And holy shrines trying to destroy all that is sacred to Shia Islam during Ashura, the holiest Shia ritual.

The cult's intent, to create more chaos, to accelerate the return of the Mahdi, the savior of the Shia. The Mahdi is the 12th Shia imam. His followers believe that he disappeared down a well in Samarra in the ninth century and will return at a time of violent deaths and intense disputes, when people are experiencing great fear. His arrival will directly precede the day of judgment.

Iraqi officials described the aftermath of the battlefield as being strewn with bodies of the gunmen, saying they killed hundreds of fighters and are investigating reports that the cult's leader was killed.

The enemy they faced so fierce, senior Iraqi officials say U.S. forces had to step in, taking the lead on the battlefield.


BLITZER: Unfortunately, we've lost our communications with Arwa. We'll fix that, get back to her.

Meanwhile, the Bush administration today warned Iran against doing anything to endanger U.S. forces in Iraq. The message delivered by the commander-in-chief himself.


GEORGE BUSH, PRESIDENT OF THE UNITED STATES: If Iran escalates its military action in Iraq to the detriment of our troops and/or innocent Iraqi people, we will respond firmly.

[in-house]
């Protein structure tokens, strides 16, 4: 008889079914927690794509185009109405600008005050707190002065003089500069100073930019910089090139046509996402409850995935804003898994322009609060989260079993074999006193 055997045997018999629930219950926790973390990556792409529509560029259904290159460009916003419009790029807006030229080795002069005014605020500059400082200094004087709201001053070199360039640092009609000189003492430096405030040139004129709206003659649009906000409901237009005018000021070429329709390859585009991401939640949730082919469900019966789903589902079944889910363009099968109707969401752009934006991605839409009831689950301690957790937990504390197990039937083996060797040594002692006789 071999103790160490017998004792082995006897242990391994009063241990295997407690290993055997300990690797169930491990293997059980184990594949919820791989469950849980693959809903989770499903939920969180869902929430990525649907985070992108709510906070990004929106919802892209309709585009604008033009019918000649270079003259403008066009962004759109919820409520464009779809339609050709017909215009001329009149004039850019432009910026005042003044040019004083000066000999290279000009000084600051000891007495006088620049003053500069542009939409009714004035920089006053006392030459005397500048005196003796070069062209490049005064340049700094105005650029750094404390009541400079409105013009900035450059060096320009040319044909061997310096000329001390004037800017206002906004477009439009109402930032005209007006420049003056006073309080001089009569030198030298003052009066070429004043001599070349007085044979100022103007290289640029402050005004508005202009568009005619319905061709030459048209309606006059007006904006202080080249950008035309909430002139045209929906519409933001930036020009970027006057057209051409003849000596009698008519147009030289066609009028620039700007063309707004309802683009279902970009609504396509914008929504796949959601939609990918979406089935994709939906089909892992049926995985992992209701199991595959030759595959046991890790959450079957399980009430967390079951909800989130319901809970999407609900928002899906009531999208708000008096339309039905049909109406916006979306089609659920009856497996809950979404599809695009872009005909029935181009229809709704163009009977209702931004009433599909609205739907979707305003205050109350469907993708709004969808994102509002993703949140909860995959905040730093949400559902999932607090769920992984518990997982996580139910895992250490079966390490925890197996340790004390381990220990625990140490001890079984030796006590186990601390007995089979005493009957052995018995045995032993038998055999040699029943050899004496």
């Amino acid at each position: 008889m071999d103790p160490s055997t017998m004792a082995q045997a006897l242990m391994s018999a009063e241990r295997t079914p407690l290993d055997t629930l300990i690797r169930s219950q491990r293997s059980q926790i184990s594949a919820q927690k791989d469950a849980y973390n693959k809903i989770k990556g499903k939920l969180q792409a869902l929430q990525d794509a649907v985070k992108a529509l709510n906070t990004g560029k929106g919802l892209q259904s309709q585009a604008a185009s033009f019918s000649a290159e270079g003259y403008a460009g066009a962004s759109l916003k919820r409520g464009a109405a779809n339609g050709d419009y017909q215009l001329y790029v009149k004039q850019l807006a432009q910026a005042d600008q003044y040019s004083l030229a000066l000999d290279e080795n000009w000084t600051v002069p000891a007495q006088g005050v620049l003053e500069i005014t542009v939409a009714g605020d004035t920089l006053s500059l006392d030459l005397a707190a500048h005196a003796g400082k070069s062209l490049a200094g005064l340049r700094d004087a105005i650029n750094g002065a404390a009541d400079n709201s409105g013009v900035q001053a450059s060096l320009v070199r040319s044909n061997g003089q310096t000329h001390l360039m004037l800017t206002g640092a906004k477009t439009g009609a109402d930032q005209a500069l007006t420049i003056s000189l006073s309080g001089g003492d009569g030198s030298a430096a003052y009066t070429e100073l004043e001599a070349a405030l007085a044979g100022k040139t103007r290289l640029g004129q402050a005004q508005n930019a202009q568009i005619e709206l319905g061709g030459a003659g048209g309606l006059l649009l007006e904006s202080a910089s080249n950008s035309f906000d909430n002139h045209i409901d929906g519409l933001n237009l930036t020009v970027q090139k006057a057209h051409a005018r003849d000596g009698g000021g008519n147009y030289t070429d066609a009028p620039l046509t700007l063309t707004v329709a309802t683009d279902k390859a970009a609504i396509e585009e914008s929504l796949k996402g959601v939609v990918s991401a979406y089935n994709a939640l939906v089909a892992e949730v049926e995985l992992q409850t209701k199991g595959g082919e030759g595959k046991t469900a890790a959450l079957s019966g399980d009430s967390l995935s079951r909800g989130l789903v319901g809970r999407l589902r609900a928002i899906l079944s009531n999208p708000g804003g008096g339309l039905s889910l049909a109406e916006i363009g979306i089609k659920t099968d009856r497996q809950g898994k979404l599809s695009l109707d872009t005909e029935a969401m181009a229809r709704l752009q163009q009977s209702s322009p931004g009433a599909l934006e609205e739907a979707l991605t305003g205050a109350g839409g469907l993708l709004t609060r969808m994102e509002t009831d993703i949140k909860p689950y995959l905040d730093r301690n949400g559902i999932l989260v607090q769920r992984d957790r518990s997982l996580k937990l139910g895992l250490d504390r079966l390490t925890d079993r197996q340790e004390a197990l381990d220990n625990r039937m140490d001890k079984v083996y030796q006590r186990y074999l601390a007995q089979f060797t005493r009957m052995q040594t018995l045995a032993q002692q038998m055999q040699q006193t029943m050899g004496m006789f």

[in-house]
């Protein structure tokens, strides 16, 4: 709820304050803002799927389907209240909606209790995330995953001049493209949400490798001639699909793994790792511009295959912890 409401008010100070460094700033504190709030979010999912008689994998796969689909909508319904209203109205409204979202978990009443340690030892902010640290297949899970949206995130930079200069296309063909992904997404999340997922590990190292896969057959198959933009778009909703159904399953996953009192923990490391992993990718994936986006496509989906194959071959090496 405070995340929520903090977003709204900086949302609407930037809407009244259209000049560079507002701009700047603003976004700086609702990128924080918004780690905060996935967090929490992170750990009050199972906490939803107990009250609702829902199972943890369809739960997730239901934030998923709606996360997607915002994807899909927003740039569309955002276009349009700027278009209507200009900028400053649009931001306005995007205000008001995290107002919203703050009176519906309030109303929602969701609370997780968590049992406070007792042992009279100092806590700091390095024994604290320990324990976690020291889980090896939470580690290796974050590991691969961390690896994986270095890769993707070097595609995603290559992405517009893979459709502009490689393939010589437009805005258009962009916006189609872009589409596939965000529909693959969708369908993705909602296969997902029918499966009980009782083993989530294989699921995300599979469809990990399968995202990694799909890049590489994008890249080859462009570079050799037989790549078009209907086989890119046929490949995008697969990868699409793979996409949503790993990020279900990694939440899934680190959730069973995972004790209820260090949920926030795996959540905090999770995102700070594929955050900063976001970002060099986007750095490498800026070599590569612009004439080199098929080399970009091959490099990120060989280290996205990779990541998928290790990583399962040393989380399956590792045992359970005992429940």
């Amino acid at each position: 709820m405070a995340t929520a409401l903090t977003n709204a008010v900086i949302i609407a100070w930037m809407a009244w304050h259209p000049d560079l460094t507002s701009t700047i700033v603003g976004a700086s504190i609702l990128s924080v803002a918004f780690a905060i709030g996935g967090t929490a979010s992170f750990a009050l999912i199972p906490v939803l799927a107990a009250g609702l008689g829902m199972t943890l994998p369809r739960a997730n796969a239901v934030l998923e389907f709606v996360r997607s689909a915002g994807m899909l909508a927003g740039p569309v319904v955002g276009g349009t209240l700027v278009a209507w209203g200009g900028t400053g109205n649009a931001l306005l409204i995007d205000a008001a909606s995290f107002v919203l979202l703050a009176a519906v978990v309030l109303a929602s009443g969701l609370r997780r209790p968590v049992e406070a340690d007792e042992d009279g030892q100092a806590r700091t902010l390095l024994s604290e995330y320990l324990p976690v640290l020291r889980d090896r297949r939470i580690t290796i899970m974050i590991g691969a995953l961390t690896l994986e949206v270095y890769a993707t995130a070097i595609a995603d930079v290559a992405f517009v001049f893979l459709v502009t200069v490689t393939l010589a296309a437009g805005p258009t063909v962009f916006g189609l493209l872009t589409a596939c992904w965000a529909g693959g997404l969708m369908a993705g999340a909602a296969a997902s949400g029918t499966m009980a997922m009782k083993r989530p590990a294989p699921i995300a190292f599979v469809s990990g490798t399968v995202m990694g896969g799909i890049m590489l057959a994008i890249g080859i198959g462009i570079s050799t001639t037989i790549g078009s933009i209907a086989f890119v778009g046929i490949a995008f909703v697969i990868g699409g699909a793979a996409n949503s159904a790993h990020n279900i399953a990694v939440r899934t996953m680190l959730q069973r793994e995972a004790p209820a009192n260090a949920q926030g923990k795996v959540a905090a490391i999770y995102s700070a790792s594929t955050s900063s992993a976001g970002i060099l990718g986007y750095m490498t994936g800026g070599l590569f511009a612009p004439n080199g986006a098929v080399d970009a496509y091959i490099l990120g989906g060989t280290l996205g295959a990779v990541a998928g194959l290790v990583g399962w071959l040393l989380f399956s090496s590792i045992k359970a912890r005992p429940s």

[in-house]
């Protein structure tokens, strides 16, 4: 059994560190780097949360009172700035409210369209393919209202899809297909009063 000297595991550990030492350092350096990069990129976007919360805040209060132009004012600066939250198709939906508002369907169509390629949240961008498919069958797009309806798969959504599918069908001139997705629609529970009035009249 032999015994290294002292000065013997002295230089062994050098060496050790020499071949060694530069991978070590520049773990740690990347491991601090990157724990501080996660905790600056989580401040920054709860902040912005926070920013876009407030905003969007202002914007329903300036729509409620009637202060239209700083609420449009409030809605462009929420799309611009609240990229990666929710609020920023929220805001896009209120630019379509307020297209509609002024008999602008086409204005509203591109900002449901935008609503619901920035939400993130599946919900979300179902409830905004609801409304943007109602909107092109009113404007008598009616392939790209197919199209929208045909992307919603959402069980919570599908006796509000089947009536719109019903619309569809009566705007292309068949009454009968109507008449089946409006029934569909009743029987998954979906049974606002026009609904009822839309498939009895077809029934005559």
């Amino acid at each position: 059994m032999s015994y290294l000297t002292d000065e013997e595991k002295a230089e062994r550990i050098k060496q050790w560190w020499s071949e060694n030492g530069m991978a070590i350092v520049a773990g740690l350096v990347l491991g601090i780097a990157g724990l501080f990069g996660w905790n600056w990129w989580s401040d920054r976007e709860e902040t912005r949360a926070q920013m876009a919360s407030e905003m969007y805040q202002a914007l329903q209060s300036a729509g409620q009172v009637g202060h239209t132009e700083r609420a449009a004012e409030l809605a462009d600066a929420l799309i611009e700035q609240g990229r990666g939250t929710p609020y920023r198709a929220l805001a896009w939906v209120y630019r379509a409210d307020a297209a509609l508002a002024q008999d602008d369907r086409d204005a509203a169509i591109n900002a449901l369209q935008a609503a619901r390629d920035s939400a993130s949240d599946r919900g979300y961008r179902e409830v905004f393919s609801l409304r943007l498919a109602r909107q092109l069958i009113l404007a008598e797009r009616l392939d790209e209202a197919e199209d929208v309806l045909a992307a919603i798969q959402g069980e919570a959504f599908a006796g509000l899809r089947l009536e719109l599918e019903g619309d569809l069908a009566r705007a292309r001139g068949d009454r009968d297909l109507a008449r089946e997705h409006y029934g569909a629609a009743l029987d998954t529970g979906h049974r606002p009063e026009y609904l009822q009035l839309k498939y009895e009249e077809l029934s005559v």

BLITZER: The president speaking in an interview with National Public Radio.

Let's get the latest from our White House correspondent, Ed Henry -- the president seems -- correct me if I'm wrong -- to be escalating this rhetoric somewhat, at least over the past few weeks, including today.

ED HENRY, CNN CONGRESSIONAL CORRESPONDENT: Well, it's debatable. In a sense, he's actually downshifting a little bit from what he said two weeks ago on Sinclair Broadcasting. He did an interview where he basically said if Iran doesn't cut it out, the U.S. is going to take care of business over there. That led a lot of Democrats to say this is a return to cowboy diplomacy, what they've criticized for so long. And they said the president is itching for war.